Poet and playwright Edna St. Vincent Millay was raised by her single mother, Cora, after she asked her husband to leave. Cora encouraged her daughters to be ambitious and self-sufficient, teaching them an appreciation of music and literature.
Edna won a scholarship to Vassar and upon graduation (1917) moved to Greenwich Village, where she led a notoriously Bohemian life; "very, very poor and very, very merry". Below, is one of my favourite poems, perfect for this season too.
Untitled [I know I am but summer to your heart]
I know I am but summer to your heart,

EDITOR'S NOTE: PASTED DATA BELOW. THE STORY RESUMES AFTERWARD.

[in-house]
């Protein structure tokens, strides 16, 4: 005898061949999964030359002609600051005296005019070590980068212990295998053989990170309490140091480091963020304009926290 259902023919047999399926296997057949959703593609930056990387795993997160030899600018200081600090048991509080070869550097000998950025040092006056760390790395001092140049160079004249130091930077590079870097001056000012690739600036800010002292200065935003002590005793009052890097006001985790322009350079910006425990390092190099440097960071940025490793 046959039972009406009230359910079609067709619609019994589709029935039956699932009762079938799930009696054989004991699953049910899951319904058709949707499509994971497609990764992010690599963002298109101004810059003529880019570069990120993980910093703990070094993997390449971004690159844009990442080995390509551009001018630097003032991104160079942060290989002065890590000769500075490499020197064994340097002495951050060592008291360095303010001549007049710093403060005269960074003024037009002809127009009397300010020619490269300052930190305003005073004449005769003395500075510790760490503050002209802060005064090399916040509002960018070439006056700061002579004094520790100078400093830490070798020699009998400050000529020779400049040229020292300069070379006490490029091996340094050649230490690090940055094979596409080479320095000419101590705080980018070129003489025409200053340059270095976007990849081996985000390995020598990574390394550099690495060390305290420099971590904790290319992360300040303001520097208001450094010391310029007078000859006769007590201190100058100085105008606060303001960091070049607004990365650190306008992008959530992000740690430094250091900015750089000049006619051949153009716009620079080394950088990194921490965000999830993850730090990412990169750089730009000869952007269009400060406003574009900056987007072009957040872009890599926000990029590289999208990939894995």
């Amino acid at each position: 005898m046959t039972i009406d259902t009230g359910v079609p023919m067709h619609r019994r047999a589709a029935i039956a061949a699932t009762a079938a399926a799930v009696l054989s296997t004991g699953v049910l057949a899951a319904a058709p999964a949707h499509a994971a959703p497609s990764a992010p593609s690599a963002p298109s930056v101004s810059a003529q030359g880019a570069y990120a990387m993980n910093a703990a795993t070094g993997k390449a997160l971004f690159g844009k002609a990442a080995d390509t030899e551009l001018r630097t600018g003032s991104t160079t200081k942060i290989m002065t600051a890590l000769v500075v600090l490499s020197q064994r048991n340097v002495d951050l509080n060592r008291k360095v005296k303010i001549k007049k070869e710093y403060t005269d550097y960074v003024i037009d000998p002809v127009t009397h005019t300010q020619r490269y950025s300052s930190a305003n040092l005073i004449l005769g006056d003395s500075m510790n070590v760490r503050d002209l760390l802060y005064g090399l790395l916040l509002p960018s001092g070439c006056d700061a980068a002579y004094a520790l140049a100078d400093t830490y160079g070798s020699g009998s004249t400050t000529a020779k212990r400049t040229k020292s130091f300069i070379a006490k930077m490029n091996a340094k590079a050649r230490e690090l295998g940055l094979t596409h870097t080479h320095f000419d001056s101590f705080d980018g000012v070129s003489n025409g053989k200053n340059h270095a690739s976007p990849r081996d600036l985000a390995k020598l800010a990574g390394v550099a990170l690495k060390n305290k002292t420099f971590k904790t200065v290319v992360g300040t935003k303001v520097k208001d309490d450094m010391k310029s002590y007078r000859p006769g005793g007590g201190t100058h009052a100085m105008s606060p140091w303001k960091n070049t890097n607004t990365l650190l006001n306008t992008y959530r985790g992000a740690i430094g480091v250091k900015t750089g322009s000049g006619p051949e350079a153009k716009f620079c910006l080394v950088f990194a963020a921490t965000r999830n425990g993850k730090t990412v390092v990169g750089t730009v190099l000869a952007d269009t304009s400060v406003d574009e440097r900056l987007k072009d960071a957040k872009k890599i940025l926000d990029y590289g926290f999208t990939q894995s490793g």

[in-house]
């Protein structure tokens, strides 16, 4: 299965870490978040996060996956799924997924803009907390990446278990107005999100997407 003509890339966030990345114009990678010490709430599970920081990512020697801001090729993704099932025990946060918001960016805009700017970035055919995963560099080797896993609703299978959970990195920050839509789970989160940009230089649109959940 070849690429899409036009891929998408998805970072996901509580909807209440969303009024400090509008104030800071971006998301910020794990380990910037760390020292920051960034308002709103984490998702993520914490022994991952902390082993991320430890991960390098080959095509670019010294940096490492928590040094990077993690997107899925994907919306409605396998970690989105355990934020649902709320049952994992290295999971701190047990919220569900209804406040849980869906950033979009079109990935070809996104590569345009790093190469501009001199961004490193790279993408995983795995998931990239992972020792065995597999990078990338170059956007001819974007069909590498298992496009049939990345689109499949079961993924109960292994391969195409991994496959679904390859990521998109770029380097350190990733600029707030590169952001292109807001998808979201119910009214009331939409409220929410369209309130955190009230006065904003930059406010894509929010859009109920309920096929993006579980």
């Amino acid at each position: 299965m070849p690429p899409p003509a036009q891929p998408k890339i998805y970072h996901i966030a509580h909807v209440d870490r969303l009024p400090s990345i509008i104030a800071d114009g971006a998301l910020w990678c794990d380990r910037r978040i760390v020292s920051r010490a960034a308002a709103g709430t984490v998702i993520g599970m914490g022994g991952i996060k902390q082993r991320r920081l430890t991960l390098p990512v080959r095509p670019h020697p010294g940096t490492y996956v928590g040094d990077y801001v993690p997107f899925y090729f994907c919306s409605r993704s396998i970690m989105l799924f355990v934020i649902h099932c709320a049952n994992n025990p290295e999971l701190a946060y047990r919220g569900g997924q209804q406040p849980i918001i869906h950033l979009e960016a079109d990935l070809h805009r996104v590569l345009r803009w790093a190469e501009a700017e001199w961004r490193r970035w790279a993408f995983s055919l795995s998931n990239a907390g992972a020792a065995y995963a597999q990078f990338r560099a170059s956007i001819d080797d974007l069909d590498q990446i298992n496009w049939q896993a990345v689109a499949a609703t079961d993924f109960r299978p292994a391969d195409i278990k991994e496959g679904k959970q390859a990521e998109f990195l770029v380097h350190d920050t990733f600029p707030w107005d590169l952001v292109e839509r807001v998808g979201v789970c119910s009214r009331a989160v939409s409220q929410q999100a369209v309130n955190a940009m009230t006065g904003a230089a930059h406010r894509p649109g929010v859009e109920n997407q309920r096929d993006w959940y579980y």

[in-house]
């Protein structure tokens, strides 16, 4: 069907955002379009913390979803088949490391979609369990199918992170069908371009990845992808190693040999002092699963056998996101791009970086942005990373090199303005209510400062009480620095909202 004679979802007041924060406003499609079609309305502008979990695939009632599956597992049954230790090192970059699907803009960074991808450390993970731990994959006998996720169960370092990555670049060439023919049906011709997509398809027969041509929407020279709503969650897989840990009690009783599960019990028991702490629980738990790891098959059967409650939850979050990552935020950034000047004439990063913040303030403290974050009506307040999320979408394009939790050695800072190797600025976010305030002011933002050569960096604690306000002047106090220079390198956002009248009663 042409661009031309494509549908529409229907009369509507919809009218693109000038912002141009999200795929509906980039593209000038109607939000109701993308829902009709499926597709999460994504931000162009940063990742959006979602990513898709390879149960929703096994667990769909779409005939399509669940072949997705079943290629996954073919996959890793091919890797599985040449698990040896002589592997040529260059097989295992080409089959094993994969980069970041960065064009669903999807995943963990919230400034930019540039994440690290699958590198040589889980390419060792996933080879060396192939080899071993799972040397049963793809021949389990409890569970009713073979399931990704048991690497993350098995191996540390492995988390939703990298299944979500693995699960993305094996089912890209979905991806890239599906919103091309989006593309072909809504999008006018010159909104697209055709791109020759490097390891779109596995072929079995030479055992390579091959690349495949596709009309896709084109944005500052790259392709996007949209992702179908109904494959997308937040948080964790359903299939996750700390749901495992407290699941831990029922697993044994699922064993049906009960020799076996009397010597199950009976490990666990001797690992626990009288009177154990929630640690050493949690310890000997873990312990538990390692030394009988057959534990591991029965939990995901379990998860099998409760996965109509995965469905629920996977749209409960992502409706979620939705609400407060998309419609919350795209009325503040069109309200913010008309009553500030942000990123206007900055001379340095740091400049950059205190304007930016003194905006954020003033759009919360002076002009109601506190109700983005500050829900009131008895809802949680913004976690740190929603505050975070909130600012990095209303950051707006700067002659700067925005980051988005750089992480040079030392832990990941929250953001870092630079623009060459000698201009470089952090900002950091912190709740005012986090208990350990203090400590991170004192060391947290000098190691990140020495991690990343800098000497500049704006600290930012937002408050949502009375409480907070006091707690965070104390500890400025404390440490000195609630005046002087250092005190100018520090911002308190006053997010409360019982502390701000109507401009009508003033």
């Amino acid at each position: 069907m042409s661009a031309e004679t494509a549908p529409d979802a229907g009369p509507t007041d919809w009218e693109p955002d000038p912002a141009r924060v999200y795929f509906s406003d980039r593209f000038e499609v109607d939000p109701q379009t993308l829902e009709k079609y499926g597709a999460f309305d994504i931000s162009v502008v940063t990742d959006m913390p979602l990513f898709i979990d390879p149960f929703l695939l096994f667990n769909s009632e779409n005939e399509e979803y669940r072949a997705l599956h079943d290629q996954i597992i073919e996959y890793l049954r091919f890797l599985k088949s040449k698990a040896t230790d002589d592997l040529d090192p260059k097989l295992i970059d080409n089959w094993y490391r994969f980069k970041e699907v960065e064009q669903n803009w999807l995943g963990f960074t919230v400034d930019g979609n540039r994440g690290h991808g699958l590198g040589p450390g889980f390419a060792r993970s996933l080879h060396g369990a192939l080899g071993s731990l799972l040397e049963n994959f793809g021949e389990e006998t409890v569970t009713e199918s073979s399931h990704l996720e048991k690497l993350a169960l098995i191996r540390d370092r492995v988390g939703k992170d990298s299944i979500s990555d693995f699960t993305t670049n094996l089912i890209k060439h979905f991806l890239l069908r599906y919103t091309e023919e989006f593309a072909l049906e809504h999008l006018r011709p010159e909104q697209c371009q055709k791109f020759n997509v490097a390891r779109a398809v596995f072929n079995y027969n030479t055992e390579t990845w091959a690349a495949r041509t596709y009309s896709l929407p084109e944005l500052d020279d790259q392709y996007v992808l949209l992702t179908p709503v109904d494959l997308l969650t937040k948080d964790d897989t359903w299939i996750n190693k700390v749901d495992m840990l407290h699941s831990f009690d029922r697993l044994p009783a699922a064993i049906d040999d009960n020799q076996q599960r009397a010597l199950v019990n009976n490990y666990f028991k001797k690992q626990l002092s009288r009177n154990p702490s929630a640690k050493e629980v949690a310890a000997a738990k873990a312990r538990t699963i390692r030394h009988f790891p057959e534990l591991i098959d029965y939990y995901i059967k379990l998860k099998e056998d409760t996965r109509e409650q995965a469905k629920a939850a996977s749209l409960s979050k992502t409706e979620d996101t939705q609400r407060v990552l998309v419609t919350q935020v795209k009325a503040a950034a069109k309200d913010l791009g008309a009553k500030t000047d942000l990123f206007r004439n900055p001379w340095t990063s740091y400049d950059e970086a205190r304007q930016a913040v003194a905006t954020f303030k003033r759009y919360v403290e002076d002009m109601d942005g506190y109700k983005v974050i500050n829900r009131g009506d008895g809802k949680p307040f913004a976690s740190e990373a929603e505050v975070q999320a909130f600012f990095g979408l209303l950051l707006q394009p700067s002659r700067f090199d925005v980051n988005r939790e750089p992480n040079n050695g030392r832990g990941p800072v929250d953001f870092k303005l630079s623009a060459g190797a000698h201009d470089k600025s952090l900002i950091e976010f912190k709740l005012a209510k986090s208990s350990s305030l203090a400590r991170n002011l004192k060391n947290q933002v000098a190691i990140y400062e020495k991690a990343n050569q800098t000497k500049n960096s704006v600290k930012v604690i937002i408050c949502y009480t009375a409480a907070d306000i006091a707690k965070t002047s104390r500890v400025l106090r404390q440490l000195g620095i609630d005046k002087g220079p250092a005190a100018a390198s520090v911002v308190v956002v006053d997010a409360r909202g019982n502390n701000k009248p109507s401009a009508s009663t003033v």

And not the full four seasons of the year;
And you must welcome from another part
Such noble moods as are not mine, my dear.
No gracious weight of golden fruits to sell
Have I, nor any wise and wintry thing;
And I have loved you all too long and well
To carry still the high sweet breast of Spring.
Wherefore I say: O love, as summer goes,
I must be gone, steal forth with silent drums,
That you may hail anew the bird and rose
When I come back to you, as summer comes.
Else will you seek, at some not distant time,
Even your summer in another clime.
Books: The Selected Poetry of Edna St. Vincent Millay (Modern Library Classics)
Savage Beauty: The Life of Edna St. Vincent Millay